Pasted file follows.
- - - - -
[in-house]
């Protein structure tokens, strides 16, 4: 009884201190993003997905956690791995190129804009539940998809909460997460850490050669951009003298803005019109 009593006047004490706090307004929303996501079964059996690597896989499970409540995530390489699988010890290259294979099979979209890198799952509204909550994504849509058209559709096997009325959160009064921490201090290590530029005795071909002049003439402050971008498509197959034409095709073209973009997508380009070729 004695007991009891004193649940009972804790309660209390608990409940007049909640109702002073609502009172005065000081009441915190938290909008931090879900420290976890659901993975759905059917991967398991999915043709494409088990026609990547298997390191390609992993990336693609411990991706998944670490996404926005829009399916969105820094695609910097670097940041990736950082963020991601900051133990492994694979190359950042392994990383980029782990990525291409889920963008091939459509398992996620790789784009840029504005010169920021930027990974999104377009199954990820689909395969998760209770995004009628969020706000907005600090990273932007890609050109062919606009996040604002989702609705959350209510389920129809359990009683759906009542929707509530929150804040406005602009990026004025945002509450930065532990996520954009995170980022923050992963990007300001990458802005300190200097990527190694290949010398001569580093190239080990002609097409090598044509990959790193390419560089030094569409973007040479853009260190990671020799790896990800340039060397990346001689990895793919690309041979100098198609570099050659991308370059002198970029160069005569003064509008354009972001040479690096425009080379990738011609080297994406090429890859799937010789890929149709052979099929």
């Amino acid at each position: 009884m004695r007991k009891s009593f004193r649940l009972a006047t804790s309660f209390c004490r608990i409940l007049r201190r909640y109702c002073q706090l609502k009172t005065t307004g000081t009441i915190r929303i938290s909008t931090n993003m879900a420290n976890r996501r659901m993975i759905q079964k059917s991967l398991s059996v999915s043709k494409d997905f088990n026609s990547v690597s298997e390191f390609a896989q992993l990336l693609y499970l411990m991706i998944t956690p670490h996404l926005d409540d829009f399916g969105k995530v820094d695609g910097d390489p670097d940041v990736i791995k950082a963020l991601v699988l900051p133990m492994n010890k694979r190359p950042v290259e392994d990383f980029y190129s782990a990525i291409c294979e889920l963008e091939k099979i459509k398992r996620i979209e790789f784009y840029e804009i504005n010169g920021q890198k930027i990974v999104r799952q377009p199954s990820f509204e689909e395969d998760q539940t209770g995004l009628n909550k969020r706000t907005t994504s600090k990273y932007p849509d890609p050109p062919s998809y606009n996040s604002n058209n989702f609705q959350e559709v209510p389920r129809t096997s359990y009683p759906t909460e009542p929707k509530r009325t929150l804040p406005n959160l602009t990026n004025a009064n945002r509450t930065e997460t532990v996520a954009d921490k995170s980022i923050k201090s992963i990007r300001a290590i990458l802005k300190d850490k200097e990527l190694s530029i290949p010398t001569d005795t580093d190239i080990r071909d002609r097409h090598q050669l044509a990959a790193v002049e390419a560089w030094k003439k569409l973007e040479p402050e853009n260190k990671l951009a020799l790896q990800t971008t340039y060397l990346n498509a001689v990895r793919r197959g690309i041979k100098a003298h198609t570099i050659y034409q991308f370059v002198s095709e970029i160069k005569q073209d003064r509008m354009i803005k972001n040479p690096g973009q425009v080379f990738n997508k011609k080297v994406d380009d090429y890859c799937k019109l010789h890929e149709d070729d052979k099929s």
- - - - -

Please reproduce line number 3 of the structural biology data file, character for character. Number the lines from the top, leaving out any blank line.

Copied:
């Amino acid at each position: 009884m004695r007991k009891s009593f004193r649940l009972a006047t804790s309660f209390c004490r608990i409940l007049r201190r909640y109702c002073q706090l609502k009172t005065t307004g000081t009441i915190r929303i938290s909008t931090n993003m879900a420290n976890r996501r659901m993975i759905q079964k059917s991967l398991s059996v999915s043709k494409d997905f088990n026609s990547v690597s298997e390191f390609a896989q992993l990336l693609y499970l411990m991706i998944t956690p670490h996404l926005d409540d829009f399916g969105k995530v820094d695609g910097d390489p670097d940041v990736i791995k950082a963020l991601v699988l900051p133990m492994n010890k694979r190359p950042v290259e392994d990383f980029y190129s782990a990525i291409c294979e889920l963008e091939k099979i459509k398992r996620i979209e790789f784009y840029e804009i504005n010169g920021q890198k930027i990974v999104r799952q377009p199954s990820f509204e689909e395969d998760q539940t209770g995004l009628n909550k969020r706000t907005t994504s600090k990273y932007p849509d890609p050109p062919s998809y606009n996040s604002n058209n989702f609705q959350e559709v209510p389920r129809t096997s359990y009683p759906t909460e009542p929707k509530r009325t929150l804040p406005n959160l602009t990026n004025a009064n945002r509450t930065e997460t532990v996520a954009d921490k995170s980022i923050k201090s992963i990007r300001a290590i990458l802005k300190d850490k200097e990527l190694s530029i290949p010398t001569d005795t580093d190239i080990r071909d002609r097409h090598q050669l044509a990959a790193v002049e390419a560089w030094k003439k569409l973007e040479p402050e853009n260190k990671l951009a020799l790896q990800t971008t340039y060397l990346n498509a001689v990895r793919r197959g690309i041979k100098a003298h198609t570099i050659y034409q991308f370059v002198s095709e970029i160069k005569q073209d003064r509008m354009i803005k972001n040479p690096g973009q425009v080379f990738n997508k011609k080297v994406d380009d090429y890859c799937k019109l010789h890929e149709d070729d052979k099929s």